Virginia Tech Coach Mike Young Insults Jehovah’s Witnesses Before Florida Game

Head coach Mike Young of the Virginia Tech Hokies reacts following a play during the first half of their quarterfinals game against the North Carolina Tar Heels in the ACC Men's Basketball Tournament at Greensboro Coliseum on March 11, 2021 in Greensboro, North Carolina. (Photo by Jared C. Tilton/Getty Images)
Jared C. Tilton/Getty Images

Virginia Tech men’s basketball coach Mike Young took a cheap shot at the religious group Jehovah’s Witnesses on Tuesday during a press call leading up to Friday’s game with the University of Florida.

“We’re not playing the Jehovah’s Witness all-star team here. We’re playing the Gators, man, we’re playing the Gators,” Young told reporters. “This is it. This is one game and if you play poorly or get outplayed, I’m going to be walking out the hall after talking to you guys via Zoom, and there’s going to be an NCAA representative telling me, ‘Your plane leaves in 45 minutes. Good luck to you. Go get your stuff packed and get out of here.’”

Young apologized for his comment later that day. “Earlier today on the NCAA tournament conference call, I attempted to show my respect for our upcoming opponent, the University of Florida. Regrettably, I didn’t articulate that sentiment in an appropriate manner,” he said. “I apologize for my insensitive remark and am sincerely sorry for anyone I may have offended.”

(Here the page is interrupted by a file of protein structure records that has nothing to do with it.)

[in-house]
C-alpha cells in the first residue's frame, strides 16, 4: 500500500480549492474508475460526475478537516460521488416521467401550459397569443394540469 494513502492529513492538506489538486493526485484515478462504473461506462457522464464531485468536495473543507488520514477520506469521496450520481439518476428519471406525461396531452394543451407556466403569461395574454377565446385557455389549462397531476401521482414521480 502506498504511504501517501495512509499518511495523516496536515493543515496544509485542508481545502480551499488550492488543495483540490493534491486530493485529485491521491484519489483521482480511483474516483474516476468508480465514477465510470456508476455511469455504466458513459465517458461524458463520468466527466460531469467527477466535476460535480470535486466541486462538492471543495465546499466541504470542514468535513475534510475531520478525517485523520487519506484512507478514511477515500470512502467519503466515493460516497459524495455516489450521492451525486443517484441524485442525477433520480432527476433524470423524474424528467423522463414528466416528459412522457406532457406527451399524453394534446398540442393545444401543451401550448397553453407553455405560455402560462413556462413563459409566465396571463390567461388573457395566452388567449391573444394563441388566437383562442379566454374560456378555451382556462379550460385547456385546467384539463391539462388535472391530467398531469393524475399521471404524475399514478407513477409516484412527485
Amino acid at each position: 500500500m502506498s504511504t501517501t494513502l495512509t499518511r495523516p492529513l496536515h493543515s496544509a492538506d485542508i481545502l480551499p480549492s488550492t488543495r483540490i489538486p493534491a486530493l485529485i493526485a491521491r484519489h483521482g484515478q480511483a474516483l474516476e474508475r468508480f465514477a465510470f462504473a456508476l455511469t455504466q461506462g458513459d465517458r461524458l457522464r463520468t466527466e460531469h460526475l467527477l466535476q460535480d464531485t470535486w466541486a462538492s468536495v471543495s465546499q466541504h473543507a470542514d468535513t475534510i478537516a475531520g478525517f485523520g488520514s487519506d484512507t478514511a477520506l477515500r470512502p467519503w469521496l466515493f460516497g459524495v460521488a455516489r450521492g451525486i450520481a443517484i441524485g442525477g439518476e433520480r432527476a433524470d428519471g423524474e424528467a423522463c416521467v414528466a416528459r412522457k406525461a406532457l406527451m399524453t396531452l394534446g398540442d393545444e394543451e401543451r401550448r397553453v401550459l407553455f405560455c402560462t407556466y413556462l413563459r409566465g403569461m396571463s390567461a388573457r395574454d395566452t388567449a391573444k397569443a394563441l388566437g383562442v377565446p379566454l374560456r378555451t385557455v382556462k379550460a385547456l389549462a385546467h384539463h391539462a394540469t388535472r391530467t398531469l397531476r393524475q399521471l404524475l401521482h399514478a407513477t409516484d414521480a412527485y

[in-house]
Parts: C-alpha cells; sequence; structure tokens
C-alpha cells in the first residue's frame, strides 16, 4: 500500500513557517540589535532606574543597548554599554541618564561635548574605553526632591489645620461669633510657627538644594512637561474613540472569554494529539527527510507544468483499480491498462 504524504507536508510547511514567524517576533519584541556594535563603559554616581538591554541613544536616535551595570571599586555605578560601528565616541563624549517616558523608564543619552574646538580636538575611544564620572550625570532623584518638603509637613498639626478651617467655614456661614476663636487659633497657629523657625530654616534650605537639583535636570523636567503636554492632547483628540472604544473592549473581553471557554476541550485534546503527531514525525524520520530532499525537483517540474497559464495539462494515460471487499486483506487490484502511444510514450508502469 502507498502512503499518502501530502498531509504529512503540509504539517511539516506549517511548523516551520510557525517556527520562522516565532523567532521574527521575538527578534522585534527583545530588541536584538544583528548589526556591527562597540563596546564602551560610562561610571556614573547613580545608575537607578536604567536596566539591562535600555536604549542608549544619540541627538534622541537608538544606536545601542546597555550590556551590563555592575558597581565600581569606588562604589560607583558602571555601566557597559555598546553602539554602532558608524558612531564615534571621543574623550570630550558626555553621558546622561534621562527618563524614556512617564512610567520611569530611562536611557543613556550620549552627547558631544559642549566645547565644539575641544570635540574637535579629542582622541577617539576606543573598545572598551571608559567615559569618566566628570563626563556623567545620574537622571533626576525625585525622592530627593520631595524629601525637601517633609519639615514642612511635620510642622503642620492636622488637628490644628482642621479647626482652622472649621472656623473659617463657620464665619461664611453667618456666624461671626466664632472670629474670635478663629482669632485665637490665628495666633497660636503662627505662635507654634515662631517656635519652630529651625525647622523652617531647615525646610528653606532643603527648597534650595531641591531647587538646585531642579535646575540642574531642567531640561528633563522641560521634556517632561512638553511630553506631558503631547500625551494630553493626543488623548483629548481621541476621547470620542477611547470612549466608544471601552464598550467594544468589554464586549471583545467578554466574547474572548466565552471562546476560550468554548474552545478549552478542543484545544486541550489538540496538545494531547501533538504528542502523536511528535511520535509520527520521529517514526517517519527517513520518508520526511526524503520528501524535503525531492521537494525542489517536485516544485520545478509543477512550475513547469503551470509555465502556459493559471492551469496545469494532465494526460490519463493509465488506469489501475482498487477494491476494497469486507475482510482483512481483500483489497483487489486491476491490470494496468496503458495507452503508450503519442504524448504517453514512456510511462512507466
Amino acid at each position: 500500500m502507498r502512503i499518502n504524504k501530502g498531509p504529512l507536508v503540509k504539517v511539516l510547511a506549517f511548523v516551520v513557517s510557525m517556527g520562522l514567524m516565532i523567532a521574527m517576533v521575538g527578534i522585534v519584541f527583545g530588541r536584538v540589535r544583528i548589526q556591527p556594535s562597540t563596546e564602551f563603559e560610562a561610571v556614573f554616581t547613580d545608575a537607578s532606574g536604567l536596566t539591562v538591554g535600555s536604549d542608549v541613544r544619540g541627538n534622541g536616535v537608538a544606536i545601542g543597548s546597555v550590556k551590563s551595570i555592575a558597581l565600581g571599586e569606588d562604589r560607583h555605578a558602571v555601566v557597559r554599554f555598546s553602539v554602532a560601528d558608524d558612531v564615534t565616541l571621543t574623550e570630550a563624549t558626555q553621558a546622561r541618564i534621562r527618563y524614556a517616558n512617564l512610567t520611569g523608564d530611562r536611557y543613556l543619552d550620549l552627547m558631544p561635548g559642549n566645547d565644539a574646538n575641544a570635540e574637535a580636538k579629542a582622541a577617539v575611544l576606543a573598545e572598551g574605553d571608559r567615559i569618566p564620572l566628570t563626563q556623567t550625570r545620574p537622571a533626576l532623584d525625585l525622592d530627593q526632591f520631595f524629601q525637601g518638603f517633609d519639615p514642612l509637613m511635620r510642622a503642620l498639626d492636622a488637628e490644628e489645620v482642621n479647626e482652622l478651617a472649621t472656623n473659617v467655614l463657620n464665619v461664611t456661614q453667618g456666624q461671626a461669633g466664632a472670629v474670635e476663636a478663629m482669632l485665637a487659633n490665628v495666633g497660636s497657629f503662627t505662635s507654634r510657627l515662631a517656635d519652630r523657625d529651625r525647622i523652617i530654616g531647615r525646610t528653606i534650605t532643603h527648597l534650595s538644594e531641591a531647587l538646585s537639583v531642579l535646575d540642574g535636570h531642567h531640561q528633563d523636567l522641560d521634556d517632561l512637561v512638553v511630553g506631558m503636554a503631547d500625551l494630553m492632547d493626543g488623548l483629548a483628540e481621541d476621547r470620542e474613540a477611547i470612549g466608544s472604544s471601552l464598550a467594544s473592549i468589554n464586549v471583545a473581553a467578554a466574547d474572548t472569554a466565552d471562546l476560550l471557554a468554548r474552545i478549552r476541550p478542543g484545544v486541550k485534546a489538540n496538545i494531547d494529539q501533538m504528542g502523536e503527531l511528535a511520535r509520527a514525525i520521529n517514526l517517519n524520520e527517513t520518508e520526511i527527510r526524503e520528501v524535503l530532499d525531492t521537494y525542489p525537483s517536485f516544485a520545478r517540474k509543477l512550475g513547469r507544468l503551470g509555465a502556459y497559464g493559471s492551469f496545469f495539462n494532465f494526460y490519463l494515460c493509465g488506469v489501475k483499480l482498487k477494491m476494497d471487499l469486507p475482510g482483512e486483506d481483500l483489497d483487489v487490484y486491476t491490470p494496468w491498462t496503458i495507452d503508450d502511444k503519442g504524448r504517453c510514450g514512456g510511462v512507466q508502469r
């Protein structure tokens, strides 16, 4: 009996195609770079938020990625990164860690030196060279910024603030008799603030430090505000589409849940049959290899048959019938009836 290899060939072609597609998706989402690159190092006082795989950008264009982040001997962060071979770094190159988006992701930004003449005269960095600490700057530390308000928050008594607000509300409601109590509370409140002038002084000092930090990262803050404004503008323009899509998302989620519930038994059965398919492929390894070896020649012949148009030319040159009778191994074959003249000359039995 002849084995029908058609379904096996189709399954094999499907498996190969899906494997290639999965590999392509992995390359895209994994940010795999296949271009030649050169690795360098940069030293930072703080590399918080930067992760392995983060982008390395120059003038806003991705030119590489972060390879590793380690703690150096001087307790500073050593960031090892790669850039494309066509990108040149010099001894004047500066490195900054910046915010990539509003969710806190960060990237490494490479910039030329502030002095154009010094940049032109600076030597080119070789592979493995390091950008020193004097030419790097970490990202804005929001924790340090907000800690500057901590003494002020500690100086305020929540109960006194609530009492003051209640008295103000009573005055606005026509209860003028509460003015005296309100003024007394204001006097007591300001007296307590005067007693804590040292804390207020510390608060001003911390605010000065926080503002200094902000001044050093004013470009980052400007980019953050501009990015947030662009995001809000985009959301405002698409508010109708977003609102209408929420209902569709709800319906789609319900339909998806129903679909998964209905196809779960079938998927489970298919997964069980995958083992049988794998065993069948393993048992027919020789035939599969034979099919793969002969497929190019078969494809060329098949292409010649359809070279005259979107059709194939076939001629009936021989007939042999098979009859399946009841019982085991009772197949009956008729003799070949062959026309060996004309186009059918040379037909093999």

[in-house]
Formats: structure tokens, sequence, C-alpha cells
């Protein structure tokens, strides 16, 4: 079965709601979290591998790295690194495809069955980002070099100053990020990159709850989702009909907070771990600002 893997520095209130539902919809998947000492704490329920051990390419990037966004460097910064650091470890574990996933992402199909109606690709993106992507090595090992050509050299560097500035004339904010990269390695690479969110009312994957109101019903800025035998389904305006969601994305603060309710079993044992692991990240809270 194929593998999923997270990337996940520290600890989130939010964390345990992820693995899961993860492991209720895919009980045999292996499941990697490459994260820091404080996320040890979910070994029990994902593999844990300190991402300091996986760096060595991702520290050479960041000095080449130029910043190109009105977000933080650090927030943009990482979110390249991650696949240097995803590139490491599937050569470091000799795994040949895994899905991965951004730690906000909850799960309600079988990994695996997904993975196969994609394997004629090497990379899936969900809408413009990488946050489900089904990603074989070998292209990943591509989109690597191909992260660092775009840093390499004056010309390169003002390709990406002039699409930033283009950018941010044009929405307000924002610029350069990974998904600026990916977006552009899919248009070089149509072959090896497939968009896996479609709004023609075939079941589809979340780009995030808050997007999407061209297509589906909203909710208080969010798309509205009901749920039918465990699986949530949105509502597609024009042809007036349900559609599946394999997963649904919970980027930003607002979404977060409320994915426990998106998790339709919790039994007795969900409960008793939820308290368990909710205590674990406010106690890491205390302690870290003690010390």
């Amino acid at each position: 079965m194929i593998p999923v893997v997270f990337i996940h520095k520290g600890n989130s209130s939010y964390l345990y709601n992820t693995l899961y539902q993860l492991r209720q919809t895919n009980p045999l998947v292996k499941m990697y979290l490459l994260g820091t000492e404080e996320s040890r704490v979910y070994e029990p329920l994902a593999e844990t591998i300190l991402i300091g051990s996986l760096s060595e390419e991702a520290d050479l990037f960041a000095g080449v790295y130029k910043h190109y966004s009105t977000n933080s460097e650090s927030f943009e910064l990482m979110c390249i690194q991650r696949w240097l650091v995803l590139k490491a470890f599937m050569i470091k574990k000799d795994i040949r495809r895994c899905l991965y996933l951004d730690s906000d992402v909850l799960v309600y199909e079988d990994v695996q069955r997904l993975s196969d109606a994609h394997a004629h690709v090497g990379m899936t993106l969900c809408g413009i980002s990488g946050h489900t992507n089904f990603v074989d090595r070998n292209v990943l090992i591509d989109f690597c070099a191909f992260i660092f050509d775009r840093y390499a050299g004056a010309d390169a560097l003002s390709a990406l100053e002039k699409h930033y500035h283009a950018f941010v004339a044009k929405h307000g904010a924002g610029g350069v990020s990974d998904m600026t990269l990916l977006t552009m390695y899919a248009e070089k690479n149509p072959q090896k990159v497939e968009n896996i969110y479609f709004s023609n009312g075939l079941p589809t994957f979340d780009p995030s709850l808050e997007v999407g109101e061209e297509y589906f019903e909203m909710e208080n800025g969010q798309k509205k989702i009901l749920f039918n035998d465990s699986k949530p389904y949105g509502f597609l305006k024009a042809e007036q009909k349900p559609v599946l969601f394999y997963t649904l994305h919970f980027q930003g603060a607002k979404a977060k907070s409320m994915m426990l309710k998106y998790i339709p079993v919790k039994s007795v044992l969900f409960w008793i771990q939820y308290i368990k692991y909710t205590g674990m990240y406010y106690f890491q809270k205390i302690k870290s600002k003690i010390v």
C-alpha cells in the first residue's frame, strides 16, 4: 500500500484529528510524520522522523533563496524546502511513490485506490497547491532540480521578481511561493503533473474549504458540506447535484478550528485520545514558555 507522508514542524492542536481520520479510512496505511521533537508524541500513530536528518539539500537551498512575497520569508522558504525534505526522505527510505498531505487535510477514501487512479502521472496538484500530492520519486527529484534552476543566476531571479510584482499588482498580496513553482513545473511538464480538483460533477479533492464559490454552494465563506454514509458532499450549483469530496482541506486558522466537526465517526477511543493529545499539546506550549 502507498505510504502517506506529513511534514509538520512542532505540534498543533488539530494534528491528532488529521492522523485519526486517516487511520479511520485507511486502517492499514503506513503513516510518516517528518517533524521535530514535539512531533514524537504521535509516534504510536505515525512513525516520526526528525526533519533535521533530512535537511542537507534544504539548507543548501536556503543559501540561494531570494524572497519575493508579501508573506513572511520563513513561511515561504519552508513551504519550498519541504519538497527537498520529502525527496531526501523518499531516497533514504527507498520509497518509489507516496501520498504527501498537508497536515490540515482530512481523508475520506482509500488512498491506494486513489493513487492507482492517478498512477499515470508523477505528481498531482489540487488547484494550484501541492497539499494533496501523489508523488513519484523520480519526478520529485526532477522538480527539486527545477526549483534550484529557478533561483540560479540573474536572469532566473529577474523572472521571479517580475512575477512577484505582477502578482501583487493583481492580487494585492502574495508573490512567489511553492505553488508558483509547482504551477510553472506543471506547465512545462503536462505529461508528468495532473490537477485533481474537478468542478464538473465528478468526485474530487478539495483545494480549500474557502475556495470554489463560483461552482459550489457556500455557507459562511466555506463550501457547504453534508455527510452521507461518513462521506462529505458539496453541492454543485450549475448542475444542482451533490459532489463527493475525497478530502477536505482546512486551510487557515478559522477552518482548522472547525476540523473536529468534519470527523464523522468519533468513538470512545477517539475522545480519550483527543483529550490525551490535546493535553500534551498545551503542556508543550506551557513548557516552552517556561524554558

Young was named ACC “Coach of the Year” last week after leading Virginia Tech to a 15-5 season and a No. 3 seed in the ACC Tournament. The team was expected to finish 11th in the preseason and ended up with a 9-4 league record.

The Hokies are a No. 10 seed and match up with the No. 7 Florida Gators on Friday.

According to the BBC, the Jehovah’s Witness religion was founded in New York City at the end of the 19th century. Jehovah’s Witnesses are known for going door to door to spread the word of God, and “avoid violent sports that deliberately hurt people.”

Jehovah’s Witnesses have been targeted throughout history for their refusal to serve in the military or help with war efforts. The group is banned as extremists in many countries. In Russia, members are regularly persecuted by the government for belonging to the religion, which has been labeled an “extremist ideology.”


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